In addition to these varieties, they are planning to increase the number of varieties suited to the local climate, such as Riesling, Gewürztraminer, Pinot Gris, Savignan and Gamay, as well as Japanese varieties such as Muscat Bailey A and Shokoshi.

In addition to wines made from grapes grown on their own vineyards, the winery also has the FUKUIHARA series, made exclusively from grapes grown by contract farmers in Fukuihara area. These reflect the terroir of the land.

In viticulture, they try not to burden the environment, including the microorganisms surrounding the vineyards. No chemical pesticides, fertilisers or herbicides are used. The aim is to achieve sustainable farming through organic cultivation with an awareness of the cycle of life.

'I believe that this will lead to the creation of wines that resonate with the heart, just like the landscape of the Fukuihara' (Mitsuhiro).


Domaine Hase's aim is to produce wines that 'touch the heart'. Mitsuhiro believes that only grapes with high potential can produce truly great wines. Conversely, if you can grow grapes with high potential that match the environment and reflect the terroir, you can make a wine that resonates even without chaptalisation, acidification or other additives.

He believes that in order to maximise the hidden power of the grapes, viticulture and winemaking must be considered down to the microbiological level. That is why he has his winery right next to the vineyards in order to benefit from the natural environment, including microorganisms, in the cellar. From viticulture to winemaking, wine is made in the same environment.

In the winemaking process, in order to directly reflect these various natural elements, sulphite, which kills microorganisms, is not used during the preparation of the wine, which is fermented naturally by a complex microorganism population, and the aim is to make simple wine with as little human intervention as possible.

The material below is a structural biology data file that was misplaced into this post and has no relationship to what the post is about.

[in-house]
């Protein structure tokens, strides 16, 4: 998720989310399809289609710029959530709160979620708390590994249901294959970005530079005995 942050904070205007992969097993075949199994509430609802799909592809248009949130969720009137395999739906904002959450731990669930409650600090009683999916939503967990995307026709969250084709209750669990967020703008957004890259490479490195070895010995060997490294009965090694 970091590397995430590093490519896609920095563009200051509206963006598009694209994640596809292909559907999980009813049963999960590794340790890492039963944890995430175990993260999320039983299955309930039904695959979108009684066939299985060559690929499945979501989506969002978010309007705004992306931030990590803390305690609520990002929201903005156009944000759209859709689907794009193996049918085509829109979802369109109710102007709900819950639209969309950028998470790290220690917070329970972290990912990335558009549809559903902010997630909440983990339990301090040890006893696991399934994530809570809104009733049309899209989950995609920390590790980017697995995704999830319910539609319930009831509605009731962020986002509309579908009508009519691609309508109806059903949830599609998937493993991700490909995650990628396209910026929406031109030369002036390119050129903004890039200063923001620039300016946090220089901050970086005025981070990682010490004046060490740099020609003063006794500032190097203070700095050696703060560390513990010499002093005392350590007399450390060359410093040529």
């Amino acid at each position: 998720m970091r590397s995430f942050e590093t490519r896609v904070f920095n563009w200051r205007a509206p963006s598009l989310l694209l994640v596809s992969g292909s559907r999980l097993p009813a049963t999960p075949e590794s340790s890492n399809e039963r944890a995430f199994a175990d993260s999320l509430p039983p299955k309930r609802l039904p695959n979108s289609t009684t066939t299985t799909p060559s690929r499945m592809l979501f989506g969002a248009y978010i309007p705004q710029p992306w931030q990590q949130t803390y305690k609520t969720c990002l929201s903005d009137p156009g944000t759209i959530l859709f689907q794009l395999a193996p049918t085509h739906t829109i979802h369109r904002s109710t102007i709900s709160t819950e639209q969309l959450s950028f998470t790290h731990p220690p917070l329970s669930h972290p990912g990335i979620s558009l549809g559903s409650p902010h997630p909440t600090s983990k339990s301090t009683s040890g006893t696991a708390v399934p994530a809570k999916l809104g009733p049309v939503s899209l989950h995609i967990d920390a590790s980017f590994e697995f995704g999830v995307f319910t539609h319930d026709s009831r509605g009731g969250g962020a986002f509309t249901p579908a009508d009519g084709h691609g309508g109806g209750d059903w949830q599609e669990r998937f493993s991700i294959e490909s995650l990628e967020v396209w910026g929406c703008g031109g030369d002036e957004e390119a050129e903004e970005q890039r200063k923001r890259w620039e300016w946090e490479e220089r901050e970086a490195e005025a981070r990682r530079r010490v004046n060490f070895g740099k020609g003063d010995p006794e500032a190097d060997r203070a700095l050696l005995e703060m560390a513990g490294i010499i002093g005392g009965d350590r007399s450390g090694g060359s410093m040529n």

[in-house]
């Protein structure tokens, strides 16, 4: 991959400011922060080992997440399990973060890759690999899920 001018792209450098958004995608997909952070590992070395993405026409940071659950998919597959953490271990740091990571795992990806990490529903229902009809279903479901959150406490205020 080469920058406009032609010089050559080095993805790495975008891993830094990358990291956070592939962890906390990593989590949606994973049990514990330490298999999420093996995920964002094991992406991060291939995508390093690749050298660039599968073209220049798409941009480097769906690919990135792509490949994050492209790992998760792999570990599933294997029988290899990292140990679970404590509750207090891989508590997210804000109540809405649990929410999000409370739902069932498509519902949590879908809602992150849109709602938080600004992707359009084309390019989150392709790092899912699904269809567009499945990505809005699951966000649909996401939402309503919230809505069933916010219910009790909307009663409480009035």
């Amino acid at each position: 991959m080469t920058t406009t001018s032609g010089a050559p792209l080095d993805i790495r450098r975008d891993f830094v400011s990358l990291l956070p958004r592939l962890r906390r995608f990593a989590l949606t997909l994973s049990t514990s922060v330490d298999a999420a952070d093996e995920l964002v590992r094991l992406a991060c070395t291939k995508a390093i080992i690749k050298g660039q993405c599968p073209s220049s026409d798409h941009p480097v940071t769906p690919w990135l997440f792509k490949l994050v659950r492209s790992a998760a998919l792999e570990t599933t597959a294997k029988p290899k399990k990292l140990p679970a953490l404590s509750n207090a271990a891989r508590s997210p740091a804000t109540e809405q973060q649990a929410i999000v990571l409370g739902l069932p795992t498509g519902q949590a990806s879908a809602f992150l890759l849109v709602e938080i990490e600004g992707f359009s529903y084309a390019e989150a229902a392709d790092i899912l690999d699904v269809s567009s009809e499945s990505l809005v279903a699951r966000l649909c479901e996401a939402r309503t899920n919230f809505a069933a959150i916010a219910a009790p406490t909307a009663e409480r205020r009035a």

The winery was half-grounded to level the slope, which has a height difference of 2 metres. The semi-underground allows for gentle temperature control, as the temperature difference inside is now only plus or minus 2 to 3 degrees Celsius during the day, even when the outside air temperature is very cold.

A gravity flow system has also been introduced, which takes advantage of the slope and places the crushing area on the upper level, allowing the must to move to the tanks without gravity and with less strain on the must.

The space is designed to be easy to use, with a straight line flow from field to truck, crushing and pressing, fermentation, storage and shipping, as well as a comfortable space that makes you want to come here every day, complete with air conditioning and high quality speakers.

'A building that is like a landmark in the landscape, where my ideals and the image of wine and wineries resonate with each other and radiate energy. My ideal was a building that would expand the imagination of visitors from far away and make them want to come back again' (Mitsuhiro).

Finally, Mitsuhiro talks about the appeal of Japanese wine and his ambition to expand into the Netherlands and Europe.

'Japanese wines are often light, but can be nourishing with many aromatic and flavour elements, depth and a dashi-like taste. Natural winemaking is very important for this. Of course, it goes very well with Japanese food and cuisine. If we can grow good grapes in good plots, with small bunches, by limiting the yield, I think it is possible to produce wines that have structure and strength with delicacy, and that can be world-class wines.'

'My role model for wine is Europe. I would like people from that home country to taste the wines of Fukuihara. I am interested in whether the wines of this land can be accepted in the world. Beyond that, I think it is important that the wines of this land, with its rich microbiological environment and reflecting the terroir, can be categorised as unique. I will always continue to think about how I can fulfil the potential of this land" (Mitsuhiro).